Cabinet Merger wire gauge important or not?

Tube or solid-state, this section goes to eleven!
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pervyinthepark
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Post by pervyinthepark »

Hey I'm making someone a cabinet merger and was working with some really heavy gauge wire, but its kind of a pain in such a tiny box with small jacks. Would it be OK for me to just use small gauge wire for such a short distance or would that limit the wattage he could use?

thetragichero
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Post by thetragichero »

so what gets me is that guitarists stress about like 12ga vs 10ga speaker wire from head to cab when the majority of cabinets I've seen are wired with 18ga or smaller wire
you should be fine

pervyinthepark
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Post by pervyinthepark »

Thanks lol. From what I read, at low distances it really matters less and less but there were no specifics I could find except on longer distances. I'm going to be using 22gauge. Thanks! I'm sure it'll work now.

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plush
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Post by plush »

pervyinthepark wrote:at low distances it really matters less and less but there were no specifics
You can calculate your cable DCR knowing your wire gauge and copper resistance per meter/feet. It mostly the DCR that defines how much current it can pass without overheating. Also there is such thing as skin effect, that must be taken into account when dealing with higher frequencies (basically, at higher freqs only the outer part of the cable conducts currents, this lowers overall effective thickness of the cable). So, fatter cable is always better (also stranded>solid). But, as already been told, it's not much applicable to guitar and consumer audio.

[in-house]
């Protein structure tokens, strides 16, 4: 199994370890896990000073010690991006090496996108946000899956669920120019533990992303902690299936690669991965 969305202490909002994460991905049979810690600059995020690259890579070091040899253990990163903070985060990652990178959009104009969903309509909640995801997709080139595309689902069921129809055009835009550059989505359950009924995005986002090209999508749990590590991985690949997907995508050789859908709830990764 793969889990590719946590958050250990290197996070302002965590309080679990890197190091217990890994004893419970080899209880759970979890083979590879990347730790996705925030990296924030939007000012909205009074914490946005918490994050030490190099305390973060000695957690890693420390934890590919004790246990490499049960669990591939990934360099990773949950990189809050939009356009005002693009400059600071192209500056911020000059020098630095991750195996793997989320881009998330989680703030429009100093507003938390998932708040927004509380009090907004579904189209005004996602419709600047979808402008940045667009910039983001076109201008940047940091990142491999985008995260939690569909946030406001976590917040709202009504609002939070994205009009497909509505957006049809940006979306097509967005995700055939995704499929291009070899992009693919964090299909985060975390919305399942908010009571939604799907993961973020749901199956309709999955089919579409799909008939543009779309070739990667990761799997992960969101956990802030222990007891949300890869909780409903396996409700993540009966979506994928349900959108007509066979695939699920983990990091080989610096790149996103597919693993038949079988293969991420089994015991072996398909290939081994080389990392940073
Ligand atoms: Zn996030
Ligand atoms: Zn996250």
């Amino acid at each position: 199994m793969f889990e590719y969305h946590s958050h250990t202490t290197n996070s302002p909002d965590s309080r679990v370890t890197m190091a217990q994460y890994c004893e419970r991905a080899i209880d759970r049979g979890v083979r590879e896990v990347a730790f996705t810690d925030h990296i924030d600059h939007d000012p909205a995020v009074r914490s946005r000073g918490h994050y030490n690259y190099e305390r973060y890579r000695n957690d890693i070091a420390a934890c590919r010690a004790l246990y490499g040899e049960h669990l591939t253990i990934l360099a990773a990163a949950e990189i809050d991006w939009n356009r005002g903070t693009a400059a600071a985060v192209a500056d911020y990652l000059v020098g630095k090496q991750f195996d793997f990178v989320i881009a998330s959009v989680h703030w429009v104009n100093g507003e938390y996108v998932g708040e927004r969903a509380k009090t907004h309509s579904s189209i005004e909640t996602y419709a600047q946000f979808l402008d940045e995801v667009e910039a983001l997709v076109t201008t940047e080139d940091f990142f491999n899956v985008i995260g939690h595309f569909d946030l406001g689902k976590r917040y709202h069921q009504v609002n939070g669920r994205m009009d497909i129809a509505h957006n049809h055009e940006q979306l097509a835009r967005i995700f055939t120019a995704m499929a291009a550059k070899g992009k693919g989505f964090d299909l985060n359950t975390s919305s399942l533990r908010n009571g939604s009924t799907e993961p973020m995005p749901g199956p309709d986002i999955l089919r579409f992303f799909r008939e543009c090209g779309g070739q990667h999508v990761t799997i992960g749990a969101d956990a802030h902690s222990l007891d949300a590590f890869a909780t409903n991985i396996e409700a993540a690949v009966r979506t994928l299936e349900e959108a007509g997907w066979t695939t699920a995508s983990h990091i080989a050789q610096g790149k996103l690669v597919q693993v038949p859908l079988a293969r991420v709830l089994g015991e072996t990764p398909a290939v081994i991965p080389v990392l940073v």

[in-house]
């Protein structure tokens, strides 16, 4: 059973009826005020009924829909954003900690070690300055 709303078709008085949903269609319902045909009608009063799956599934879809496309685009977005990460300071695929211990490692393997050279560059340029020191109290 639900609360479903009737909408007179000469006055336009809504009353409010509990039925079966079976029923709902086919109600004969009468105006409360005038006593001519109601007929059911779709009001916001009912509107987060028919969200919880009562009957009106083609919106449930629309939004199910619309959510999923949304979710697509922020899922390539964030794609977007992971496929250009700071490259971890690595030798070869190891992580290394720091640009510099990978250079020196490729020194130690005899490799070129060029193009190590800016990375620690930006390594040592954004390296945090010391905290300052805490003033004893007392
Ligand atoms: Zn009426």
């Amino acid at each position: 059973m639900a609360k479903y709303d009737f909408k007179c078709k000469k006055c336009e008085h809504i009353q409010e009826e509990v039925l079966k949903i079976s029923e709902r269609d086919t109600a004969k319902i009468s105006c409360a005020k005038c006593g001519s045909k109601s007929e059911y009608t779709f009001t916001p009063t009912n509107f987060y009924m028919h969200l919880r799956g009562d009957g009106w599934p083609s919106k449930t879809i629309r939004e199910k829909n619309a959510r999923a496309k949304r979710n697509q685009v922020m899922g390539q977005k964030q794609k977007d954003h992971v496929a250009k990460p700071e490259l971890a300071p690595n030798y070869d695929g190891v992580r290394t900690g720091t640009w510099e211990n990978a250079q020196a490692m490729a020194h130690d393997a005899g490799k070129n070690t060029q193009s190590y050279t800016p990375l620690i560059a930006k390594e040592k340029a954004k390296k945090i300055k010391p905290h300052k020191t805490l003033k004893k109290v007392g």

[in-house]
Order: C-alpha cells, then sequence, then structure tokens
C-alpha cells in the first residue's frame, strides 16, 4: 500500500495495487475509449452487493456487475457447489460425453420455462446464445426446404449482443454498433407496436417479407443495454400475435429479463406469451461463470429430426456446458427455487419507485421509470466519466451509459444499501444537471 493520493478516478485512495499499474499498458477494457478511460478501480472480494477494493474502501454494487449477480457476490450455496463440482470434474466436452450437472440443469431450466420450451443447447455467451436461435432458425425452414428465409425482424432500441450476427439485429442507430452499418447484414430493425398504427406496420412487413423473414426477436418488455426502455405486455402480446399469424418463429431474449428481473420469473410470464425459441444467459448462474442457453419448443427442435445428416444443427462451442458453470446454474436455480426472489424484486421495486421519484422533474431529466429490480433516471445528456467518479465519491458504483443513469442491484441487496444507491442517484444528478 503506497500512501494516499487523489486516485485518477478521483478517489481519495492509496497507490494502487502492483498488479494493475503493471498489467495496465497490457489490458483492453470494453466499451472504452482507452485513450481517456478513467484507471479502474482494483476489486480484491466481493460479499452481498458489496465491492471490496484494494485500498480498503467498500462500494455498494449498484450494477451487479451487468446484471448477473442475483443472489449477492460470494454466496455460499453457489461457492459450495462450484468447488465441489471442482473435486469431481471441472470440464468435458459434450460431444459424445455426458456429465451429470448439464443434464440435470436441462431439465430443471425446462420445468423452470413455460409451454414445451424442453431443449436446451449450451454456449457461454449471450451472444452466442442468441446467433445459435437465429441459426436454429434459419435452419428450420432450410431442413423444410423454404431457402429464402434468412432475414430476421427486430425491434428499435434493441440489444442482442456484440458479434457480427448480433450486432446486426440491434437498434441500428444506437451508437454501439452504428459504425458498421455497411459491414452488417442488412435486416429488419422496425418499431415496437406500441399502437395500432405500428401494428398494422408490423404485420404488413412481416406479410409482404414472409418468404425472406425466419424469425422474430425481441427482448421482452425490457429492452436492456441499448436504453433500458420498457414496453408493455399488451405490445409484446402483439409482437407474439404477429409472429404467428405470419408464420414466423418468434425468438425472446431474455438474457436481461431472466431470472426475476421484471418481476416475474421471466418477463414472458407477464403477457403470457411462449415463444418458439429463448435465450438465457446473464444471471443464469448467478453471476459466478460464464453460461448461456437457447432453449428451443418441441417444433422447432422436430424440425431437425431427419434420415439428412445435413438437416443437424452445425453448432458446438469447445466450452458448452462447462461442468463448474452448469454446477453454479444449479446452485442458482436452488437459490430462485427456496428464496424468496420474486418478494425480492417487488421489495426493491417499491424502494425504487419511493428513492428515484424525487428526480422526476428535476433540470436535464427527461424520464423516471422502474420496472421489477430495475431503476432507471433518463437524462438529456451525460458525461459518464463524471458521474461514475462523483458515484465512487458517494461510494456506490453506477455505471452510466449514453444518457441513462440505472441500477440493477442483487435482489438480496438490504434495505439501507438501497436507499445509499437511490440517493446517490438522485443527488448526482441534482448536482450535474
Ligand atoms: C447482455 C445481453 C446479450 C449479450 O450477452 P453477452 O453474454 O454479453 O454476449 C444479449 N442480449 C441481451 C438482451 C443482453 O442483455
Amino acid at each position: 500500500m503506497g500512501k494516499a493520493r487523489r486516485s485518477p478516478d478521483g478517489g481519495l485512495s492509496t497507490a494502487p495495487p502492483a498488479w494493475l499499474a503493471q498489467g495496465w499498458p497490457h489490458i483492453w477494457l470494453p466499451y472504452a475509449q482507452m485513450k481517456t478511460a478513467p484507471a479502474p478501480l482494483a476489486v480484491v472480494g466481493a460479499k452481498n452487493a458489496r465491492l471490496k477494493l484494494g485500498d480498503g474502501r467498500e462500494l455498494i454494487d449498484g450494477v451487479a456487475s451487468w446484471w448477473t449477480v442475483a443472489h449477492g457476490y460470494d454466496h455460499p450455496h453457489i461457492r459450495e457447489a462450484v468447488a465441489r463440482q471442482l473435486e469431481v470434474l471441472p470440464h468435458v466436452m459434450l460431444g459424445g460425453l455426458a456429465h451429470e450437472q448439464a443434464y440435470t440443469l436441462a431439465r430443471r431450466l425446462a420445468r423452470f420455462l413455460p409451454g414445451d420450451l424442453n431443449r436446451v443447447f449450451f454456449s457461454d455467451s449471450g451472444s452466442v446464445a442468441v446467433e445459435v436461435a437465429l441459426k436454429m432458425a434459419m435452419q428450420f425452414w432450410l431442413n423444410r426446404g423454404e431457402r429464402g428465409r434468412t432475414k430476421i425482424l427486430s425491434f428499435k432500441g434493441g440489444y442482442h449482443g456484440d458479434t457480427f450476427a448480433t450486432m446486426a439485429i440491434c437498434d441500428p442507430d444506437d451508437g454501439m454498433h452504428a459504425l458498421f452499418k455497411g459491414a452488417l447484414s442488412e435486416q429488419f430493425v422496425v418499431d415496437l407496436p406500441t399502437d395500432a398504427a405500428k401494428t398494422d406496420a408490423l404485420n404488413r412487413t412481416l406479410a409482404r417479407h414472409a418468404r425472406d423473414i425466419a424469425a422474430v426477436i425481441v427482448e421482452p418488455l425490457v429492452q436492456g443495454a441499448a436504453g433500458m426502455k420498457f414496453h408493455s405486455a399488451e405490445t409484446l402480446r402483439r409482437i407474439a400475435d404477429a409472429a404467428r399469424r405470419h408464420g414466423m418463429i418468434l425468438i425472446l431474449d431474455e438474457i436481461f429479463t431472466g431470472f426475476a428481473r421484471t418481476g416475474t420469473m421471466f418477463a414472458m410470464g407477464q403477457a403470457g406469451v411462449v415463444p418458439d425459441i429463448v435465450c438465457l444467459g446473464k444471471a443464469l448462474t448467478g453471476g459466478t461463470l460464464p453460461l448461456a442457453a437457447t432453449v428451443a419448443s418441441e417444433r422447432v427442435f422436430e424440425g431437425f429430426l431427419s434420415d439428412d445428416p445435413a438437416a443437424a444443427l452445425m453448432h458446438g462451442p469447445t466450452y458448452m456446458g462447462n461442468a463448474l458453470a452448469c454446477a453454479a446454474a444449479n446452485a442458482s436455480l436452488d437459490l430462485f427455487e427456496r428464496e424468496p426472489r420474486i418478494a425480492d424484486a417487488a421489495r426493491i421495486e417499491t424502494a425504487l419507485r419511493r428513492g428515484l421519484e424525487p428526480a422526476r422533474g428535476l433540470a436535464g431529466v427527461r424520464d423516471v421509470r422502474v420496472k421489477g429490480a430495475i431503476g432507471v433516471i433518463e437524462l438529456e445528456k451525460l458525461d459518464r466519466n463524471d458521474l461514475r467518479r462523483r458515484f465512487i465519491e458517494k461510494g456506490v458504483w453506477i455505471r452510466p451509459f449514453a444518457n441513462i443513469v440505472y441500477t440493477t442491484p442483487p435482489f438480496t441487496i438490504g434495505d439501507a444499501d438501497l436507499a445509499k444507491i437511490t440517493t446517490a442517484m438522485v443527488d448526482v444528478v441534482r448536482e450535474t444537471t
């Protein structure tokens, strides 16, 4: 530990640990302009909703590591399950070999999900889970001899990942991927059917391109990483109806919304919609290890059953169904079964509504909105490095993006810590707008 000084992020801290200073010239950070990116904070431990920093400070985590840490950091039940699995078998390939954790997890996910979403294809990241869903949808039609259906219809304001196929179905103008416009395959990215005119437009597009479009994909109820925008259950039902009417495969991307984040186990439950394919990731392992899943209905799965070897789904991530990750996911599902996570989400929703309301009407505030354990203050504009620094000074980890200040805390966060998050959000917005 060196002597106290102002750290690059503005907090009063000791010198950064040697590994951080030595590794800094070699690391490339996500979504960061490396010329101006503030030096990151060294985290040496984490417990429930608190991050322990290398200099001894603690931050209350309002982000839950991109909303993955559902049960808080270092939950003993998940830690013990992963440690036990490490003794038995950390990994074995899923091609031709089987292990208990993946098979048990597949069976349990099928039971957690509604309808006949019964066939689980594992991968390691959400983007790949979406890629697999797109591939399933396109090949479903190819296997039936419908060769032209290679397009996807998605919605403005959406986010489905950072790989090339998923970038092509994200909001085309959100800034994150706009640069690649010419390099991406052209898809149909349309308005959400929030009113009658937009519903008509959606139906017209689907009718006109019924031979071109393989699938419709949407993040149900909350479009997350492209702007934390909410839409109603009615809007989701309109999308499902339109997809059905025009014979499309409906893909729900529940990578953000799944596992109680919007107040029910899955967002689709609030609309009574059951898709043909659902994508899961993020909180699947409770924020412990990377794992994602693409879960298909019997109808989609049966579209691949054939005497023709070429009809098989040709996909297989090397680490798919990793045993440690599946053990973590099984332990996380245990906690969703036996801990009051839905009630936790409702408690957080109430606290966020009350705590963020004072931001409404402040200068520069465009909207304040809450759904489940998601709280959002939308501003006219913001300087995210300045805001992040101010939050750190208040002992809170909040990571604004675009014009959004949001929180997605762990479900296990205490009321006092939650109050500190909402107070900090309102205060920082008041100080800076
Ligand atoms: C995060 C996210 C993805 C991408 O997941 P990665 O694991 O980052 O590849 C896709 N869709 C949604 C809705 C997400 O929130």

george giblet
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Post by george giblet »

so what gets me is that guitarists stress about like 12ga vs 10ga speaker wire from head to cab when the majority of cabinets I've seen are wired with 18ga or smaller wire
you should be fine
To put that in the context of DC resistance the length of wire in the cabinet is short so it doesn't add much DC resistance. The DC resistance of the external cable adds to the resistance of the wire inside the cabinet.
However, just because the cabinet uses 18 gauge doesn't mean you should continue the same gauge outside of the box for a long run. A long run of thin cable could add DC significant resistance.

For the most part DC resistance won't affect the tone of a tube amp much because a tube amp has a high output impedance. You might lose a bit of power. For a solid-state bass head you might want to keep things as low as possible.

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rockola
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Post by rockola »

plush wrote:there is such thing as skin effect, that must be taken into account when dealing with higher frequencies
There are no high frequencies in audio, at least when it comes to skin effect. If you're dealing with mega- or gigahertz, sure, you should take it into account. Not so much in the kHz range.

phatt
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Post by phatt »

I use figure 8 mains cable, some call it twin flex,,the stuff you see on a table lamp.
Don't over think it. :wink:
Phil.

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